When calculating their gender pay gap, how should employers deal with salary-sacrifice arrangements, benefits in kind and loans to employees?

The Equality Act 2010 (Gender Pay Gap Information) Regulations 2017 (SI 2017/172) require employers to calculate their gender pay gap based on an hourly rate of pay for each employee. The Regulations state that the definition of "ordinary pay" for these purposes does not include "remuneration provided otherwise than in money".

The guidance published by Acas and the Government Equalities Office Managing gender pay reporting makes clear that this means that the value of benefits provided under a salary-sacrifice arrangement do not count as "ordinary pay". It states that, when making the calculation, "the employer should use the employee's gross pay after any reduction for a salary-sacrifice scheme".

Employers may consider that this distorts their reported gender pay gap, as they may be providing valuable benefits to employees under salary-sacrifice arrangements. In this situation, the employer may choose to explain this in a narrative accompanying its gender pay gap figures.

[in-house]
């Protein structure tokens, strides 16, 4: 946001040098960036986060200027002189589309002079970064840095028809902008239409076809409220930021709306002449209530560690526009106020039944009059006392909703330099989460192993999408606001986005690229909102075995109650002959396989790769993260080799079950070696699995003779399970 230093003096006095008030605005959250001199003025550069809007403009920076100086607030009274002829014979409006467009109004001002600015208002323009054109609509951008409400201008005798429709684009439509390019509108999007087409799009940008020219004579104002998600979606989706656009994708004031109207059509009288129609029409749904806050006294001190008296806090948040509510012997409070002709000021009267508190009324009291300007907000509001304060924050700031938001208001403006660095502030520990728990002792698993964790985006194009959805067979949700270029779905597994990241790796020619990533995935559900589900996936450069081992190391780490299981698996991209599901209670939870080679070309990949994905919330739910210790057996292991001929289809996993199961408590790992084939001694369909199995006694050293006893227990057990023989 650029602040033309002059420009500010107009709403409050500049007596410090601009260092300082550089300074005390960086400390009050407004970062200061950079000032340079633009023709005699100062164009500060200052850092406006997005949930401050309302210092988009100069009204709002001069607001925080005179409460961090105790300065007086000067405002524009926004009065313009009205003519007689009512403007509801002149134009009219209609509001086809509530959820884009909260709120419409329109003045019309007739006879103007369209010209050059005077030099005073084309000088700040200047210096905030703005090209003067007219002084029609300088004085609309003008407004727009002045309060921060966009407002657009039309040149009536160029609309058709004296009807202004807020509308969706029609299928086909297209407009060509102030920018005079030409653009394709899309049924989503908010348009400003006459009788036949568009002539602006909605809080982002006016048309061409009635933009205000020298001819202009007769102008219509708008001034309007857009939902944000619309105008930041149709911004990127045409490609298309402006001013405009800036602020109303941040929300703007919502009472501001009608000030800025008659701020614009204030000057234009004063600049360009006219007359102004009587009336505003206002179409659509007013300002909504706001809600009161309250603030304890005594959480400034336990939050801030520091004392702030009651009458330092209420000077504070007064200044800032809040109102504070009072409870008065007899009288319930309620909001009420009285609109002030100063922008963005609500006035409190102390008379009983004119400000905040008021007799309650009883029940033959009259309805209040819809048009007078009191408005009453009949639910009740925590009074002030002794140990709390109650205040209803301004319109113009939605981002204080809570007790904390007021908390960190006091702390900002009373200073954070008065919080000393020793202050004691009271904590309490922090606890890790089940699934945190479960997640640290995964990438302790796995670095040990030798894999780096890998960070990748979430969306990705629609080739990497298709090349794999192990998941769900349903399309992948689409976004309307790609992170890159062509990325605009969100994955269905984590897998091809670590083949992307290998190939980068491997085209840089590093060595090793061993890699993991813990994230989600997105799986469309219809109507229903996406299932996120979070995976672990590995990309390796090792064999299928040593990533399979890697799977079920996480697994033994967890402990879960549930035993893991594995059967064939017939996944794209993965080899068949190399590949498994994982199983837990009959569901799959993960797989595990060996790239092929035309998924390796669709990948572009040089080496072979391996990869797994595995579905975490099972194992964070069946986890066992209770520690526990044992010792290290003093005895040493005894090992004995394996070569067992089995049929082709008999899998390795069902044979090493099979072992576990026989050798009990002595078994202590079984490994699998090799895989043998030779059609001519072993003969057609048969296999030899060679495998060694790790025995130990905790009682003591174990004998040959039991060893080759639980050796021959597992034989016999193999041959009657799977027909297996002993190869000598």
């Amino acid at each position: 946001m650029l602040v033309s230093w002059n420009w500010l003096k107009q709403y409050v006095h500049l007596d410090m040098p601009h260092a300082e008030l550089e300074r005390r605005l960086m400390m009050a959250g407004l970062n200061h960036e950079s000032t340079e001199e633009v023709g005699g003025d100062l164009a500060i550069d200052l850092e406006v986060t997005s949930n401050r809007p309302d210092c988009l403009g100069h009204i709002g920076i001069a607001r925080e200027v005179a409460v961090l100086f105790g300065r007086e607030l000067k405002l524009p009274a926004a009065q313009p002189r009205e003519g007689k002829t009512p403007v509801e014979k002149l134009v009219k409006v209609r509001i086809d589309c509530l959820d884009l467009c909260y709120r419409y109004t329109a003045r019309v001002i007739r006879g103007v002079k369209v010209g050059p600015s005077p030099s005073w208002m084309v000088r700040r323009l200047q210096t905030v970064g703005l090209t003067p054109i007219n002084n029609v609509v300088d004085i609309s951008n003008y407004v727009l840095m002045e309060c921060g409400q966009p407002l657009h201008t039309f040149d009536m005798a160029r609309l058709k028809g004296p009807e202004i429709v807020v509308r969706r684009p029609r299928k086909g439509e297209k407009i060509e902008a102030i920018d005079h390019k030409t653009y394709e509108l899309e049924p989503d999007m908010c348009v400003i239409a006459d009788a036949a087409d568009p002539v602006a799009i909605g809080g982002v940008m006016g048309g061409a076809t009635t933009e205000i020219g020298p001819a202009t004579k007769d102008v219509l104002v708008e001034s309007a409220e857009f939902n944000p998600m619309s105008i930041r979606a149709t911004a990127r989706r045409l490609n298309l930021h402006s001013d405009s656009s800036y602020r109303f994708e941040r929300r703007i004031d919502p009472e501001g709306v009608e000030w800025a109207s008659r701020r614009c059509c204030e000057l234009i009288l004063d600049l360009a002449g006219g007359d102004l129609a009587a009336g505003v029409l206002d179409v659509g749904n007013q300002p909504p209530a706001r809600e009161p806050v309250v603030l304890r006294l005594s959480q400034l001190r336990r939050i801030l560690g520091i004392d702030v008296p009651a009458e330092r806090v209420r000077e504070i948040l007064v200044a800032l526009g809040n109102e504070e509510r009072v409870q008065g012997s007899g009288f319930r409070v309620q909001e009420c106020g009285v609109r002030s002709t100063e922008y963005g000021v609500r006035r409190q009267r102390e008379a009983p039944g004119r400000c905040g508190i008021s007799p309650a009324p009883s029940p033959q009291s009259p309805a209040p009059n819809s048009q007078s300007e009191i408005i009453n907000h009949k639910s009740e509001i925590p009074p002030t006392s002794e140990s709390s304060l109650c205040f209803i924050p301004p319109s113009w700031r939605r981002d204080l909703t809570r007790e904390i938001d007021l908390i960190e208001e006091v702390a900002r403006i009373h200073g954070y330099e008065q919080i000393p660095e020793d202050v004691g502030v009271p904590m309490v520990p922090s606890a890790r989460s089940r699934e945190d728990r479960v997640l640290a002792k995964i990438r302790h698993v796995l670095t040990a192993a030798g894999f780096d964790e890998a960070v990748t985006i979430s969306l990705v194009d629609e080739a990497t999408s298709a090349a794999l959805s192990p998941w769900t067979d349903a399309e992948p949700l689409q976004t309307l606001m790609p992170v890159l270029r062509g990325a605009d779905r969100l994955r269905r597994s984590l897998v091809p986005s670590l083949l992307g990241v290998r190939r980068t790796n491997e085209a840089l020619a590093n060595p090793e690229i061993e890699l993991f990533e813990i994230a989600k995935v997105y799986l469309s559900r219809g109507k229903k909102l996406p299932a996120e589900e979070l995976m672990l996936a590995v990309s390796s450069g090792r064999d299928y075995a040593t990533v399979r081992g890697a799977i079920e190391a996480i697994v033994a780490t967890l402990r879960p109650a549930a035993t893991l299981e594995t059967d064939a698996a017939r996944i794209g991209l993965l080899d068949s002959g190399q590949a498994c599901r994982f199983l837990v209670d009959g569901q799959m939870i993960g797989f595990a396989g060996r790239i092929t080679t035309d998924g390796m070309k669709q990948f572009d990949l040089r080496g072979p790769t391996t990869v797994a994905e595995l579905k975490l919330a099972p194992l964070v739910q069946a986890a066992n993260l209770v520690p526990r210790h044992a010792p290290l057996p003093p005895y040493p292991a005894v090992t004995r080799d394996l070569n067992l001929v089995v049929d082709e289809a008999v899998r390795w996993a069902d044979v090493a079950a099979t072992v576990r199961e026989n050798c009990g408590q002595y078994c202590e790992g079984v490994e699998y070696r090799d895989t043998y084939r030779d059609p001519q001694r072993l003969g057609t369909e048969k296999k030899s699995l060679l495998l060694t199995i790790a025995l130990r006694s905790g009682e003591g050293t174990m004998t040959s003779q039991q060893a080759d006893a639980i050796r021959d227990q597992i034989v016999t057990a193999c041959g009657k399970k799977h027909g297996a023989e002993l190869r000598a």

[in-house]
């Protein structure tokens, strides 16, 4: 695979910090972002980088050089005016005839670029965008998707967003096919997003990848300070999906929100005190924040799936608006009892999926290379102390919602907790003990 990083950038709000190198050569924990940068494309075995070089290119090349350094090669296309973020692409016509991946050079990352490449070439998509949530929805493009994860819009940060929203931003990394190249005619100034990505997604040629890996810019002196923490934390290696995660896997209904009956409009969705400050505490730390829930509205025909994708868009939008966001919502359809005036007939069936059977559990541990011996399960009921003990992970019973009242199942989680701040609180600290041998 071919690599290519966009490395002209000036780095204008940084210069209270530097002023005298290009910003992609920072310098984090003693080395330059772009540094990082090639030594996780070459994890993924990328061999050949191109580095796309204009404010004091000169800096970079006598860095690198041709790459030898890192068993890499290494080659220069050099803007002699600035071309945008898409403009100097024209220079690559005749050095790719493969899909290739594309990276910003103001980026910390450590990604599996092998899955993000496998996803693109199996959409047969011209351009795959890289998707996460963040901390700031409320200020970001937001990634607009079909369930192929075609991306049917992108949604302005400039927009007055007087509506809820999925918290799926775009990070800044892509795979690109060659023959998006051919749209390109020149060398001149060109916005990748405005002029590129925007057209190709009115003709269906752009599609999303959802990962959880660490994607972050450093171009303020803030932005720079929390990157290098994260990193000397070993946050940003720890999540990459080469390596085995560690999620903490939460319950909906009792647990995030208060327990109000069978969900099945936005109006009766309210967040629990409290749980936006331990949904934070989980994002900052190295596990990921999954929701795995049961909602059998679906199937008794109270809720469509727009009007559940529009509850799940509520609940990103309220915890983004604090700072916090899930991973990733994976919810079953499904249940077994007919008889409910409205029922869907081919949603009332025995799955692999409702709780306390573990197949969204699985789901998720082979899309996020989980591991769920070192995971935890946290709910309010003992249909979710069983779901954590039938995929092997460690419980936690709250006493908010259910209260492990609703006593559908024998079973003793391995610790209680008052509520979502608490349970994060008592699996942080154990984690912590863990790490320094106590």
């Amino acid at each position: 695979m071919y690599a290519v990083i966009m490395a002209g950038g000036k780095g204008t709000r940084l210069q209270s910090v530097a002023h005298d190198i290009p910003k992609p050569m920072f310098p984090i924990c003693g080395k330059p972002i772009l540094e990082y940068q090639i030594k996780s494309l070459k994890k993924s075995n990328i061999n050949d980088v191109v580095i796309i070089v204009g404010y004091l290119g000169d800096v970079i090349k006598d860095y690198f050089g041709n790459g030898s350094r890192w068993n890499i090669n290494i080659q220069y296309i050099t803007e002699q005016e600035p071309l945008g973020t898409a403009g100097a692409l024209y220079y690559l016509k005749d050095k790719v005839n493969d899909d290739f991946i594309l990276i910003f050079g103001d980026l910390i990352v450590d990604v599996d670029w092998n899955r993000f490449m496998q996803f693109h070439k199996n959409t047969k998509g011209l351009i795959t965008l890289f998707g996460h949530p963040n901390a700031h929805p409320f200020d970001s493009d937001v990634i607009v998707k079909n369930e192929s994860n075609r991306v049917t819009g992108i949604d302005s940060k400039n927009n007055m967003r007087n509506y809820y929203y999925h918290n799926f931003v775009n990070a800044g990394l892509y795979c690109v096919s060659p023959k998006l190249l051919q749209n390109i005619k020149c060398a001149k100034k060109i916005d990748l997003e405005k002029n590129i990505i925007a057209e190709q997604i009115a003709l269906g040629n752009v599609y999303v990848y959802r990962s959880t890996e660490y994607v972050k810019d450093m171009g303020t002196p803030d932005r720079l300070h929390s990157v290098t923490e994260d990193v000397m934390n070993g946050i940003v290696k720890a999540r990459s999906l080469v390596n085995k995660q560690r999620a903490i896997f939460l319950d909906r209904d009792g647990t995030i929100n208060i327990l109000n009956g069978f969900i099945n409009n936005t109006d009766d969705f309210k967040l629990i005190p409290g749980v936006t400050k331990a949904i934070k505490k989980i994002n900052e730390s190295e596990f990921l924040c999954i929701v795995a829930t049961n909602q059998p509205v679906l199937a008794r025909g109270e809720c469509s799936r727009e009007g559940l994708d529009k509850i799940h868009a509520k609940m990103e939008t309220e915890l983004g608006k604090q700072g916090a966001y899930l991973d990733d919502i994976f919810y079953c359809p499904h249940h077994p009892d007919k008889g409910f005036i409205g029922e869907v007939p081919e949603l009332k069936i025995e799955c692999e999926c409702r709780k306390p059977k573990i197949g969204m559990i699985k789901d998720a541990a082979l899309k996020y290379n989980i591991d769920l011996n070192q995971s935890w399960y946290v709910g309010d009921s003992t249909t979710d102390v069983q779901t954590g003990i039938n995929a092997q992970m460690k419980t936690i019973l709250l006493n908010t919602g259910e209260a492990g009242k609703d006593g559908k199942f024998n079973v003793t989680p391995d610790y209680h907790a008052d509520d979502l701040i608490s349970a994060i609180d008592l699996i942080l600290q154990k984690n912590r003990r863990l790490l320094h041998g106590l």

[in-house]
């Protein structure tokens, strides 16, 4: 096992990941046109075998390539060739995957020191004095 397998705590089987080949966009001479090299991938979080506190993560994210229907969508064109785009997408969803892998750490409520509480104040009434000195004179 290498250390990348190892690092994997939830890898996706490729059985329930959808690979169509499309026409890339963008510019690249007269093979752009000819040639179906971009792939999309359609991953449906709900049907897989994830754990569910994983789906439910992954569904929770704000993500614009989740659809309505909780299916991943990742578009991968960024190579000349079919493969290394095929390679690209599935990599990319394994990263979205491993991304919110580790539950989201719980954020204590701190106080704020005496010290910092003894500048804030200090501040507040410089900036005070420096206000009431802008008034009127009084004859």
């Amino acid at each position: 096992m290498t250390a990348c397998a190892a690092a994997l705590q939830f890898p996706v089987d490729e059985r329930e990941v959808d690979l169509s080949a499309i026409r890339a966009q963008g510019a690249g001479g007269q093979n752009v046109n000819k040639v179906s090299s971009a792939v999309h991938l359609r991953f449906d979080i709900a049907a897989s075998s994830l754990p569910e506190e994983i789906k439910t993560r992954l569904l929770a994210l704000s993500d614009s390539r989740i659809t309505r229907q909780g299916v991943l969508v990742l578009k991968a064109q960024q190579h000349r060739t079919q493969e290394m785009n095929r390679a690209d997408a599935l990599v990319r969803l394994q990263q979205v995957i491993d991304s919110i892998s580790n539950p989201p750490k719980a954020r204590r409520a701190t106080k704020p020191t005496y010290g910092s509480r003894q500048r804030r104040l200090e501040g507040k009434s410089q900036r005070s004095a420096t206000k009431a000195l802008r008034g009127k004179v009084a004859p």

Similarly, benefits in kind are excluded from the definition of "ordinary pay". This means that an employer should disregard the value of, for example, a company car provided to an employee. However, car allowances should be included in the calculation, as allowances are included in the definition of "ordinary pay".

Where an employer provides an interest-free loan to employees, for example a season ticket loan, the value of the loan should not be included as pay or as a bonus for the purposes of the gender pay gap calculation.